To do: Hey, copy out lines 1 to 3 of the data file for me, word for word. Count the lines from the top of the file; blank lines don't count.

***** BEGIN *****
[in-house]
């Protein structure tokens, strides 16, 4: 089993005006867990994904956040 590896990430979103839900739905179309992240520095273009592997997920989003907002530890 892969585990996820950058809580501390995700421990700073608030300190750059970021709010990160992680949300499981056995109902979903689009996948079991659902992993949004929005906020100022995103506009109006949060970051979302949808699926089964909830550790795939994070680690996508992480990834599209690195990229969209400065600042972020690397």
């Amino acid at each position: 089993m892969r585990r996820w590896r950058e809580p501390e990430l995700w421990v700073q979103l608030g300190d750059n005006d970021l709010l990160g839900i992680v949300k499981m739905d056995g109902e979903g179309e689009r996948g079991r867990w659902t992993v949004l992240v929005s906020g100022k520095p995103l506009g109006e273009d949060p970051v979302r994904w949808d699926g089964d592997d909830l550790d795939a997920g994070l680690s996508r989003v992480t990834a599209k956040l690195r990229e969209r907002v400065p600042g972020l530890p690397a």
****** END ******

[in-house]
């Protein structure tokens, strides 16, 4: 089993005006867990994904956040 590896990430979103839900739905179309992240520095273009592997997920989003907002530890 892969585990996820950058809580501390995700421990700073608030300190750059970021709010990160992680949300499981056995109902979903689009996948079991659902992993949004929005906020100022995103506009109006949060970051979302949808699926089964909830550790795939994070680690996508992480990834599209690195990229969209400065600042972020690397």
């Amino acid at each position: 089993m892969r585990r996820w590896r950058e809580p501390e990430l995700w421990v700073q979103l608030g300190d750059n005006d970021l709010l990160g839900i992680v949300k499981m739905d056995g109902e979903g179309e689009r996948g079991r867990w659902t992993v949004l992240v929005s906020g100022k520095p995103l506009g109006e273009d949060p970051v979302r994904w949808d699926g089964d592997d909830l550790d795939a997920g994070l680690s996508r989003v992480t990834a599209k956040l690195r990229e969209r907002v400065p600042g972020l530890p690397a």